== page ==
Give Trust: Practicing Soft Power in Your Relationship

Margaret and Tony fell in love when they were teens but didn’t date and eventually marry each other until their mid-30’s.

She called to seek couples therapy and said, “I can’t trust him and I can’t stop crying about it.” Margaret found out about an emotional affair Tony had been having with a coworker for a few years. In their first session, Tony said it all started when he was feeling discouraged in his marriage and started to tell another woman at work about his feelings.

He hadn’t planned on having an affair. In fact, he didn’t think this was an affair— didn’t that mean he was having sex with someone else? He didn’t go there. This woman lived across the country from them. They never even held hands. “But don’t you get it?” Margaret said angrily. “You were sharing our private life with someone I don’t know. You were telling her things you never told me!” Tony exhaled and turning to Margaret said, “You’re right.”

That was the first step back towards each other. Margaret confronted him with what hurt her and Tony owned his part. He was getting his emotional needs met elsewhere instead of being truthful with his wife. He had been unhappy and instead of reaching for Margaret, he shared his feelings of hopelessness in life and in his marriage with someone else.

We discussed the path that led to the affair. Both of them recounting knowing they were growing apart but not coming to each other with curiosity. They were both too scared to speak up. They were walling off and having their own private thoughts about the other one without going directly to each other about the distance between them. her.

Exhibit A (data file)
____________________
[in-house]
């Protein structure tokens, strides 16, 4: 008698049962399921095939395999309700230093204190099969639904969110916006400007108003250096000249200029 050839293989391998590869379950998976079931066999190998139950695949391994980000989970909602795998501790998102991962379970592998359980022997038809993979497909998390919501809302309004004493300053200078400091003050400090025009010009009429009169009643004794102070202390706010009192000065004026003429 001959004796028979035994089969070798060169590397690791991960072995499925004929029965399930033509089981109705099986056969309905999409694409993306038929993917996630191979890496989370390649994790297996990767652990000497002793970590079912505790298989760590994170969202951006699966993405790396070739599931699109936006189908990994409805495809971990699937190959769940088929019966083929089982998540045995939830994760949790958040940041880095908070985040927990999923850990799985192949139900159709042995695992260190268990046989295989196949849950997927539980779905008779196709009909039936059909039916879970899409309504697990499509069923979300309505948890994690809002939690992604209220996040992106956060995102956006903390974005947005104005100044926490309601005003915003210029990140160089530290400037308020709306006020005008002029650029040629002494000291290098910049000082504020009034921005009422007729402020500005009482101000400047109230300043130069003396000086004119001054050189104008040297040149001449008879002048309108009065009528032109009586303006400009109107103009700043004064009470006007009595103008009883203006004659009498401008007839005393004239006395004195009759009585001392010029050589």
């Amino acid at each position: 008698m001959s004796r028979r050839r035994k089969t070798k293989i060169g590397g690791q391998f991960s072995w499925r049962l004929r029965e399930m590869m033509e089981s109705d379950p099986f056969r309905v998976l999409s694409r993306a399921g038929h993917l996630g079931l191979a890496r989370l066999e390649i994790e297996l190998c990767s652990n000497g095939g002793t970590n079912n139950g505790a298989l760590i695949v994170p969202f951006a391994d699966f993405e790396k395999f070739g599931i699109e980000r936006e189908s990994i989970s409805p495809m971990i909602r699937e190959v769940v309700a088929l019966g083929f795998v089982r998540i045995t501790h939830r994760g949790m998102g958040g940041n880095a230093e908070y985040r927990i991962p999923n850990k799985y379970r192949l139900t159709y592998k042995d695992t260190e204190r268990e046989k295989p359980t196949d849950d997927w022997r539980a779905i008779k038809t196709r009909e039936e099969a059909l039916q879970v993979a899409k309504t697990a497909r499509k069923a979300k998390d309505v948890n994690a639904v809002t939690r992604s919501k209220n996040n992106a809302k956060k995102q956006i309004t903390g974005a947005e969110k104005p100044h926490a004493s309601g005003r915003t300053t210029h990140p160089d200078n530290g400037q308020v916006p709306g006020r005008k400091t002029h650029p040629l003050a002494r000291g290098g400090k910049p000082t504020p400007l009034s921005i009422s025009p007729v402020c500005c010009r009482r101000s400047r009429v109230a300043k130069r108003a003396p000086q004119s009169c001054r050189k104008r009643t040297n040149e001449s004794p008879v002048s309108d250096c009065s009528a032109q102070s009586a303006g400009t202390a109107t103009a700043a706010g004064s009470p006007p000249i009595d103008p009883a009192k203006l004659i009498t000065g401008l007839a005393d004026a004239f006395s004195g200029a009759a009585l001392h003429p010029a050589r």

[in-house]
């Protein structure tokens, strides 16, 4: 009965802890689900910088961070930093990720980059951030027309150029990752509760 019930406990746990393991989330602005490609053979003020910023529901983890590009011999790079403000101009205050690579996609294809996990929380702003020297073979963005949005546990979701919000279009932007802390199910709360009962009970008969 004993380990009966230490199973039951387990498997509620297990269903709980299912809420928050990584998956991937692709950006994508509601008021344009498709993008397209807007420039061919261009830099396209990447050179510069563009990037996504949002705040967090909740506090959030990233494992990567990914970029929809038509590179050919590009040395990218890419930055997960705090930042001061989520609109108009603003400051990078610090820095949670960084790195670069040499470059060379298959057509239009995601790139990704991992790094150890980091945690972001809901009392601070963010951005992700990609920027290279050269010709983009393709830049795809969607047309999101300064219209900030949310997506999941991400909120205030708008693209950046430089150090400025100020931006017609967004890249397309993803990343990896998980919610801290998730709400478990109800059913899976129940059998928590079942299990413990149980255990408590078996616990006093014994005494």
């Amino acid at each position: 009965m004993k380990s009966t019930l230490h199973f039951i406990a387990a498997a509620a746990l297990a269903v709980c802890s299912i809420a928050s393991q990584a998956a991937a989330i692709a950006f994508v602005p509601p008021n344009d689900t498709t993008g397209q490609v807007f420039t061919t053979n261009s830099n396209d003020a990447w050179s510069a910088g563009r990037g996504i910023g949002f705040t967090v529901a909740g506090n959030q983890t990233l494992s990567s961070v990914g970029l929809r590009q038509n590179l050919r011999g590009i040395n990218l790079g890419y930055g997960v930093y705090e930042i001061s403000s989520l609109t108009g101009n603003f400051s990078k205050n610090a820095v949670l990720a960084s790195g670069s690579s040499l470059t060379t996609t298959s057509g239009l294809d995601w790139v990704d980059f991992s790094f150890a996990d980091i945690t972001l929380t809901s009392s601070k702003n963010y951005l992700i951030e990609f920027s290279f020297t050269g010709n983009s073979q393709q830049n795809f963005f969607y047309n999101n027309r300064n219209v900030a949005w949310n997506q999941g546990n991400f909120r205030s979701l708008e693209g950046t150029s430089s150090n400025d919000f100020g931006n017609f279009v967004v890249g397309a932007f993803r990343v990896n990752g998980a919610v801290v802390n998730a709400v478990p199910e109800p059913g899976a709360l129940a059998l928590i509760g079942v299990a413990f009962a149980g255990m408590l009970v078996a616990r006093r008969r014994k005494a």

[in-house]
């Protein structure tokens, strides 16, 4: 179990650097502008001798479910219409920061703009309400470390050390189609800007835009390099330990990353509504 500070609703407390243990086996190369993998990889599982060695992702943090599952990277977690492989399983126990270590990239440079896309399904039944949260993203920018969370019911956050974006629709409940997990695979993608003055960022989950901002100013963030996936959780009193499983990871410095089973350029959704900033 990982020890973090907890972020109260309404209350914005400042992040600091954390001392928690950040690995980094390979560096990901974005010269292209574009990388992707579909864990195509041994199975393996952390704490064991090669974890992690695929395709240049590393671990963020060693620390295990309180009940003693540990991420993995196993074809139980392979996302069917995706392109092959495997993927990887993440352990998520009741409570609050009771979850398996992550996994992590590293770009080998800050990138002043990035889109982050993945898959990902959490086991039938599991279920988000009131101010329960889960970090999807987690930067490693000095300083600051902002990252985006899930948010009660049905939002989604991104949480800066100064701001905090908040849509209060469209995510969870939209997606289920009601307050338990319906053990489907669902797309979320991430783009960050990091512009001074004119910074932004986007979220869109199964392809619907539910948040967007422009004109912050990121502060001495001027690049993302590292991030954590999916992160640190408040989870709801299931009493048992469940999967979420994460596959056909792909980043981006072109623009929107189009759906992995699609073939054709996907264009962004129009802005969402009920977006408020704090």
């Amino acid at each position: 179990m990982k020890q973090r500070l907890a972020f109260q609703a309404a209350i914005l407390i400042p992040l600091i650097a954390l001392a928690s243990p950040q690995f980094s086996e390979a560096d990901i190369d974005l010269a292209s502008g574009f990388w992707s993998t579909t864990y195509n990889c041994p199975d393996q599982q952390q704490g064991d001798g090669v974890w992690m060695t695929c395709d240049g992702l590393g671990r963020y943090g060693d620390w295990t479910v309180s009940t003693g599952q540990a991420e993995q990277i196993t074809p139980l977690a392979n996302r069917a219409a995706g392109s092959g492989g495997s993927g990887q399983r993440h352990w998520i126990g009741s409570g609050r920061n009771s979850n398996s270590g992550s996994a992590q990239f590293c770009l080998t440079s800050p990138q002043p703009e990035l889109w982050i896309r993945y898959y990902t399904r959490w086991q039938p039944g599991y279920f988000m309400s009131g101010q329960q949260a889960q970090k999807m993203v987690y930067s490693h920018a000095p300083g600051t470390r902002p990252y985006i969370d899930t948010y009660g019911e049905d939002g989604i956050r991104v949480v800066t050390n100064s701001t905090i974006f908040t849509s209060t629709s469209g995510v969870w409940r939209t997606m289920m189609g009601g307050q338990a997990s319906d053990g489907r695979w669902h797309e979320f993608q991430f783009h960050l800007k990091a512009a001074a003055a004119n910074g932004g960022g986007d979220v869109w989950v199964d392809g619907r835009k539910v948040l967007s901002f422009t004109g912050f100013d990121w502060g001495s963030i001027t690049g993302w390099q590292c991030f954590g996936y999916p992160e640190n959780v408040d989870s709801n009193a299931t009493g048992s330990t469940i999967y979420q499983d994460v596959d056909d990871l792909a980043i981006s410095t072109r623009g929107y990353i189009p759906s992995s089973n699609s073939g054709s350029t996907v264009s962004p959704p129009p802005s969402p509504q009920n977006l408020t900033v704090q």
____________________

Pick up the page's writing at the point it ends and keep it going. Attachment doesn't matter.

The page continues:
Images depict fictional representation

In subsequent sessions Tony and Margaret let me coach them on how to discuss uncomfortable material in a calmer and more productive way. I paused them often to point out how their tones, words and stances of judgement were adding to the conflict. They let me guide them in helping each other do a better job of staying open to hearing each other’s words and trying out new communication tools. This included me saying to them both, “If you want to win the argument or have a stance that you are right and they are wrong, you’ll both lose.” Margaret didn’t like this.

 “But Celeste, he IS WRONG. He had the affair.” “Yes,” I reassured her, “Tony had the affair. But making him wrong about it again and again when he has already owned it, will put you both on a battlefield. We’re working on you both becoming a solid team again. ” Frustrated, Margaret said, “I don’t know if I could ever really trust him again.” 

Tony practiced his empathy for Margaret and said, “You have every right not to believe me or trust me. That makes sense.” Turning toward Margaret, I asked, “If Tony ever does this again, would you stay with him?” Looking back over to Tony to see if he was watching and making eye contact with Margaret. Tony was looking directly at Margaret. Ready to hear her answer.

Margaret barely paused, saying directly and firmly to Tony, “No. If you ever hurt me again like this I will leave our marriage.”